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Parenting : How to Choose a Preschool

August 20, 1993|MARYANN HAMMERS

When it comes to selecting a preschool, word of mouth is often the best reference. Talk to parents and ask what they like--and don't like--about the facility their child attends. Then visit the school to look around and talk to teachers, directors and other parents. Child development experts and parents suggest you pay attention to the following:

* Classes should be fairly small, with at least two adults in groups of no more than 16 to 20 children. Teachers should be nurturing and responsive. Children should look happy and be busily involved in a variety of activities, such as block building, painting, reading stories, dress-up and outdoor play.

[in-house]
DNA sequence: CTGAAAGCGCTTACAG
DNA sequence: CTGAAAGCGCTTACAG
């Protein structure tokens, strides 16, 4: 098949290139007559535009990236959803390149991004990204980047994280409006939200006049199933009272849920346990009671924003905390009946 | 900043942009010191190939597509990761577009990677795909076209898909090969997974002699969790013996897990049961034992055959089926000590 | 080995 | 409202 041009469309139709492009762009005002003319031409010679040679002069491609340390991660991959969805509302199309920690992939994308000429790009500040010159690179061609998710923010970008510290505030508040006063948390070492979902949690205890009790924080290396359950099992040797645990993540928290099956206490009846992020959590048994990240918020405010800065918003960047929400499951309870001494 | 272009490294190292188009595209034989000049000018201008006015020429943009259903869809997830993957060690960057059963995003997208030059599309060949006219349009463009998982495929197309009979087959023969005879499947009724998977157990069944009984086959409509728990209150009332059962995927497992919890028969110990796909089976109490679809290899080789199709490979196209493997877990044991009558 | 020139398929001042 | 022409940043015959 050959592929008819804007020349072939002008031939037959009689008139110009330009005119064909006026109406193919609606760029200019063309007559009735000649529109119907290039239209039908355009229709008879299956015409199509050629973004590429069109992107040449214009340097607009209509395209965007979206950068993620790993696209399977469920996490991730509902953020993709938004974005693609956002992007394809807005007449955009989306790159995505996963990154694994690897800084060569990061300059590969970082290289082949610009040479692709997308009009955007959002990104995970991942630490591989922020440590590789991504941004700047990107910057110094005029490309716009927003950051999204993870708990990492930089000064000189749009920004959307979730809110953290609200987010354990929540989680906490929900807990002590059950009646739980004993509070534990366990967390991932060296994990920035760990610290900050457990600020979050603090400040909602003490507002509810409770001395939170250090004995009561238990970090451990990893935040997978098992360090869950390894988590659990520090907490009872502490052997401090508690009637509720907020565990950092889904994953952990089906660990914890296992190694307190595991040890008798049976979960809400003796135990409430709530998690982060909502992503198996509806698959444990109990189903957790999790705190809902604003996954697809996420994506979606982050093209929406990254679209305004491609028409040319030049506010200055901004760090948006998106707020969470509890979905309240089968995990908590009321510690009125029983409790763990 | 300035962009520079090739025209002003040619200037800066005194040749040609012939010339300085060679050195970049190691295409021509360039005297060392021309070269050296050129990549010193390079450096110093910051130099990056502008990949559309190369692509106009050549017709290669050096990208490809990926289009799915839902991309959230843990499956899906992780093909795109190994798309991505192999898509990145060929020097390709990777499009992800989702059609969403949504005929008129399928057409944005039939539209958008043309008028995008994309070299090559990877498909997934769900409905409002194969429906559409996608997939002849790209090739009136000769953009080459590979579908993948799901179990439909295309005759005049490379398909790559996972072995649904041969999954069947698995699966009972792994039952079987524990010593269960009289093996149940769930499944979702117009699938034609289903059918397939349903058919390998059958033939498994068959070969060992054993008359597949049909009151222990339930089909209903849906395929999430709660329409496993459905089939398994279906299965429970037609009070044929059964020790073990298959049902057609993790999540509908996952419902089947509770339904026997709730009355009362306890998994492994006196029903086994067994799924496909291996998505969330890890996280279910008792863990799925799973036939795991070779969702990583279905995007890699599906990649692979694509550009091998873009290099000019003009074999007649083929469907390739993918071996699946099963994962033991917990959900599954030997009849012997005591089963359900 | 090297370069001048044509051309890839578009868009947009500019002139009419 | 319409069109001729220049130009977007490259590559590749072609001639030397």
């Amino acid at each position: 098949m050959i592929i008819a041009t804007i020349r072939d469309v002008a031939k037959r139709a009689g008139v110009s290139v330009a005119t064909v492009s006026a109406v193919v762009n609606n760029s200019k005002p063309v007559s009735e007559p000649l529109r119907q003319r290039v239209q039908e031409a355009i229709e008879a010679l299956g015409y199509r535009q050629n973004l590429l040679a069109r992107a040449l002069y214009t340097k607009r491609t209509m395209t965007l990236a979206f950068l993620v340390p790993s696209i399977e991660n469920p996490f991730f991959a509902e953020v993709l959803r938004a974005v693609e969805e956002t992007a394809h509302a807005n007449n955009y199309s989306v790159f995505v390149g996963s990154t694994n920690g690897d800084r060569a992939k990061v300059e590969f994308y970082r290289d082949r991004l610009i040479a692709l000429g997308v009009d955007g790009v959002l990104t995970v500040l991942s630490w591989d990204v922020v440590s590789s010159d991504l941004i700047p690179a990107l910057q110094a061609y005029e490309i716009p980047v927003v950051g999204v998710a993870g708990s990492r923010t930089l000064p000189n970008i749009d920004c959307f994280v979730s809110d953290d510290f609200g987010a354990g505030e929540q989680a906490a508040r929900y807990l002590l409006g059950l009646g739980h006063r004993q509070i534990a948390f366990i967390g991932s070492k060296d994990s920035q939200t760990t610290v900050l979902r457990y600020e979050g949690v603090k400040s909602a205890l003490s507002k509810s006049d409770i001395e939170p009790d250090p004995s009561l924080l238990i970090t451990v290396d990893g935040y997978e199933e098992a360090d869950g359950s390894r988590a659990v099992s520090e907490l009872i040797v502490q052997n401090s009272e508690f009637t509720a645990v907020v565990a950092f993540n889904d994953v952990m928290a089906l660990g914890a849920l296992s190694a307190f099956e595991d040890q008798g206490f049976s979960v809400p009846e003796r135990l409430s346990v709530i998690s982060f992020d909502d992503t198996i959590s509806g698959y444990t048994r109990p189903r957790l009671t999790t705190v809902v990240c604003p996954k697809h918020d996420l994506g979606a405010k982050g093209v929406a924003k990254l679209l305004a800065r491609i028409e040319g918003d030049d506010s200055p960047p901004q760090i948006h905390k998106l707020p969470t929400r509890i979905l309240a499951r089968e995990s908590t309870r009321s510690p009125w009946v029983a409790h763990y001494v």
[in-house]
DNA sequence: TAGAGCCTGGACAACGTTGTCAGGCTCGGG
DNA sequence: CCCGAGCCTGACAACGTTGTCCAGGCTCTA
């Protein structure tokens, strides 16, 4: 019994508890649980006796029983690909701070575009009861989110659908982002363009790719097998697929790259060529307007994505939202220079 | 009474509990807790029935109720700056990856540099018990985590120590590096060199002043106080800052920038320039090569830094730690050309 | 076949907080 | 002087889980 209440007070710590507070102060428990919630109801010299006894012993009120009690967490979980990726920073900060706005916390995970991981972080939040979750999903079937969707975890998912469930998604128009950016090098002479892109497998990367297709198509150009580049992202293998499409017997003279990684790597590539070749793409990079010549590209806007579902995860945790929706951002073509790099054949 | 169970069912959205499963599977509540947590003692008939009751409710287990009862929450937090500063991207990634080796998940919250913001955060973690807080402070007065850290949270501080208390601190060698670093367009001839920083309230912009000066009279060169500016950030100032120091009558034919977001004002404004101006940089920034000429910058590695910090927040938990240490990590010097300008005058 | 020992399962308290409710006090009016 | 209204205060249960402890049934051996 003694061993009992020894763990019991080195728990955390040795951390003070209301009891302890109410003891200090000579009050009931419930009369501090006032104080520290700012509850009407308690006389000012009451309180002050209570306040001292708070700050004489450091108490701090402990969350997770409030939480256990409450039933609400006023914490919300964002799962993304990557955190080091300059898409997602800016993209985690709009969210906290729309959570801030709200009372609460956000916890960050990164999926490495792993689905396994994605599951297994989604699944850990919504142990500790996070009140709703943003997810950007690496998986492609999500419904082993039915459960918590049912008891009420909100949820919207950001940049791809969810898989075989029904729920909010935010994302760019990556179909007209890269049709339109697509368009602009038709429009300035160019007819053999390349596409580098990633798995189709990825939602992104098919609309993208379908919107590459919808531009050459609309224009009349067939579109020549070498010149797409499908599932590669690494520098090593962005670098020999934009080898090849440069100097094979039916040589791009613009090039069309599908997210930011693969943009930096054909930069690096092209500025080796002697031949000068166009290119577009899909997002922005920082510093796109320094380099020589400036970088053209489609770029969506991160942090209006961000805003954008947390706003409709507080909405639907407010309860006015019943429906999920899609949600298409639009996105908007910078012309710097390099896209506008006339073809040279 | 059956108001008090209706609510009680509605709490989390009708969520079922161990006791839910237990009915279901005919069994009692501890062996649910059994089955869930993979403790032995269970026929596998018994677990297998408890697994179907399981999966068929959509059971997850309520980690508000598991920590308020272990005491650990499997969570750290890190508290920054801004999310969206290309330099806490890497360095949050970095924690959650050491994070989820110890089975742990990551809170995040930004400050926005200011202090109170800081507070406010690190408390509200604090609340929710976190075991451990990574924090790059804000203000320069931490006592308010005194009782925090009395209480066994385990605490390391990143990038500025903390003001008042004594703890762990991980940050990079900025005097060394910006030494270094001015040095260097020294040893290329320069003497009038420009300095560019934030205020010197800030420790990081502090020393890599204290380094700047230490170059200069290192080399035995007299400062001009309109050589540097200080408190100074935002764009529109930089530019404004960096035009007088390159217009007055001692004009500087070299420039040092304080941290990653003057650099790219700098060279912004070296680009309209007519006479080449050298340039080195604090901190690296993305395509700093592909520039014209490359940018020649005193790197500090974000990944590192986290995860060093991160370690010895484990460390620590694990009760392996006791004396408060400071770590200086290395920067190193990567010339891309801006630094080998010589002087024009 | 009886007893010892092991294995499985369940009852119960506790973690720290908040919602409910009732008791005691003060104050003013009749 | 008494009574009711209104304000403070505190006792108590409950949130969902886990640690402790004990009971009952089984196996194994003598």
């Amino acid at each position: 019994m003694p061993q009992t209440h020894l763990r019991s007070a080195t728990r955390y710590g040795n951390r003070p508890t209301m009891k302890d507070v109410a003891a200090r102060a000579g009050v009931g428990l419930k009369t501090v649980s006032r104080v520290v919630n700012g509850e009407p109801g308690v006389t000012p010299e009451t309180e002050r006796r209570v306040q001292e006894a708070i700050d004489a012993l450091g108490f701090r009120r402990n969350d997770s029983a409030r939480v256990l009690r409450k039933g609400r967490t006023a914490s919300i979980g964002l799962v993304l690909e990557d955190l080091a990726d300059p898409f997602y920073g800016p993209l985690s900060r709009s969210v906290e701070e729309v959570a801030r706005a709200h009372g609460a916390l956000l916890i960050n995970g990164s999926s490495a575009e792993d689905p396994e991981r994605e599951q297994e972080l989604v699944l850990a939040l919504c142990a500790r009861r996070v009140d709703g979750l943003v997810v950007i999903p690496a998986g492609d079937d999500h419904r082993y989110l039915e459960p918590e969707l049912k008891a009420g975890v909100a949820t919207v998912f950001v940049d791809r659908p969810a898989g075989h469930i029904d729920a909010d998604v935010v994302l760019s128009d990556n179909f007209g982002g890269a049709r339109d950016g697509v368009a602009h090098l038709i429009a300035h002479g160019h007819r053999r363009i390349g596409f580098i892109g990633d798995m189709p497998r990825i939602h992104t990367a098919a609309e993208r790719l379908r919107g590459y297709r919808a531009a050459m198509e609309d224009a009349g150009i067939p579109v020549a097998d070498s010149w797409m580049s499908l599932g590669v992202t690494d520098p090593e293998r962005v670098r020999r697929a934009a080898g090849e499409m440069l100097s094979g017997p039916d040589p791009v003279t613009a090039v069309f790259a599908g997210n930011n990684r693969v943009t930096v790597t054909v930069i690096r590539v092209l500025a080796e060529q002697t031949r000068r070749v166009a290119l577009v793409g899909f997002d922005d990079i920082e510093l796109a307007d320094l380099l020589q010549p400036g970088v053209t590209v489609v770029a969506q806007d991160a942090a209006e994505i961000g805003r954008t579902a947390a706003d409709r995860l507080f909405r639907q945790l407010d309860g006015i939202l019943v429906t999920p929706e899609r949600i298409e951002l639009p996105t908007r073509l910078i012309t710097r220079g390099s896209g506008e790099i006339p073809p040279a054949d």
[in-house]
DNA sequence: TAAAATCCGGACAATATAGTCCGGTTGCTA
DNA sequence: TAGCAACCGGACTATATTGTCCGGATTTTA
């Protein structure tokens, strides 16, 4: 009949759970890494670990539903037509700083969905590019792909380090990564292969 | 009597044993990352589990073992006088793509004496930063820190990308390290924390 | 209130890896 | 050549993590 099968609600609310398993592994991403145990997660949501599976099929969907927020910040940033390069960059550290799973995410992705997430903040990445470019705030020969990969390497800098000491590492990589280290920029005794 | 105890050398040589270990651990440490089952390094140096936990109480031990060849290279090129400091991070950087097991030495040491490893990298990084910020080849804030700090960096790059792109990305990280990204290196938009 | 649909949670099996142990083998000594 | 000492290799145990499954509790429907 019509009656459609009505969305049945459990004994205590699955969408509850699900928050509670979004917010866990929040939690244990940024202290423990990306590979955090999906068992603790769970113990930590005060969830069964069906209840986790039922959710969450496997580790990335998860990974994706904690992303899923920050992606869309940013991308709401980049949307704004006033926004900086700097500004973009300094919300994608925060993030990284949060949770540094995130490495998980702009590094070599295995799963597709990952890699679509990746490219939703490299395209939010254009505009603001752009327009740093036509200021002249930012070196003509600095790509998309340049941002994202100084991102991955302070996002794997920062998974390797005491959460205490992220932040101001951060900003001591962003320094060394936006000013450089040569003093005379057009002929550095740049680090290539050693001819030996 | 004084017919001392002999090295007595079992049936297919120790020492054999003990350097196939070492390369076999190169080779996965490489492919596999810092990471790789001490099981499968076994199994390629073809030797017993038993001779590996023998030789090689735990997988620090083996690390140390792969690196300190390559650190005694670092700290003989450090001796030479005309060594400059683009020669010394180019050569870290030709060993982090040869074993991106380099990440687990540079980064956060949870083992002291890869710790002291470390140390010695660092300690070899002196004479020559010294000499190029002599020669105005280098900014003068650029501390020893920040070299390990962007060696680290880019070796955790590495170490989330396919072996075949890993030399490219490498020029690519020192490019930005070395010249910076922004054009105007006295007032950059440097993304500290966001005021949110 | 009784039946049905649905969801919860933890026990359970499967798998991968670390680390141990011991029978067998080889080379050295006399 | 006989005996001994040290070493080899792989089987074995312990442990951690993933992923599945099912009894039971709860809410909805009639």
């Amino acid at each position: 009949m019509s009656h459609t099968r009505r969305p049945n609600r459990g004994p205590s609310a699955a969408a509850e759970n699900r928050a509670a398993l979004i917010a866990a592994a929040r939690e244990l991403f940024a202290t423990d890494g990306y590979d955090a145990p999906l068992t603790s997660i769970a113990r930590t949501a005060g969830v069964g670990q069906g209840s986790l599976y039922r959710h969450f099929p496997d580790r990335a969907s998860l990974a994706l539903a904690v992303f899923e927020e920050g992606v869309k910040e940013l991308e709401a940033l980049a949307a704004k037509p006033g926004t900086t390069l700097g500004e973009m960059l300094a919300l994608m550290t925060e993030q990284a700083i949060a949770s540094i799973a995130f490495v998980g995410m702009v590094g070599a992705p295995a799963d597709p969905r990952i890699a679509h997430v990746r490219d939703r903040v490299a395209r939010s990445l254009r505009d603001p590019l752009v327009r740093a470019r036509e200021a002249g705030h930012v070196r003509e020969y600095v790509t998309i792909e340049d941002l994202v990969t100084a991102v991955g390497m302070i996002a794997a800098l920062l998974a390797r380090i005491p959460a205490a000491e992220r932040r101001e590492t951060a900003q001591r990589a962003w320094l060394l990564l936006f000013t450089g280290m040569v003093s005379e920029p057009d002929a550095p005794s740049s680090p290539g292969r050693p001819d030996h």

* There should be sufficient toys, puzzles, picture books and equipment, especially playthings that encourage children to use their imagination and explore their environment. Blocks and balls foster physical development and motor skills; paints stimulate creativity; plants and animals teach children how to care for living things.

* Classrooms and play areas should be spacious, healthy and safe. Furniture, sinks and toilets should be accessible to children; the facility and equipment should be clean and in good repair; toxic materials should be locked in a cabinet; hard surfaces should be cushioned; play areas should be shaded.

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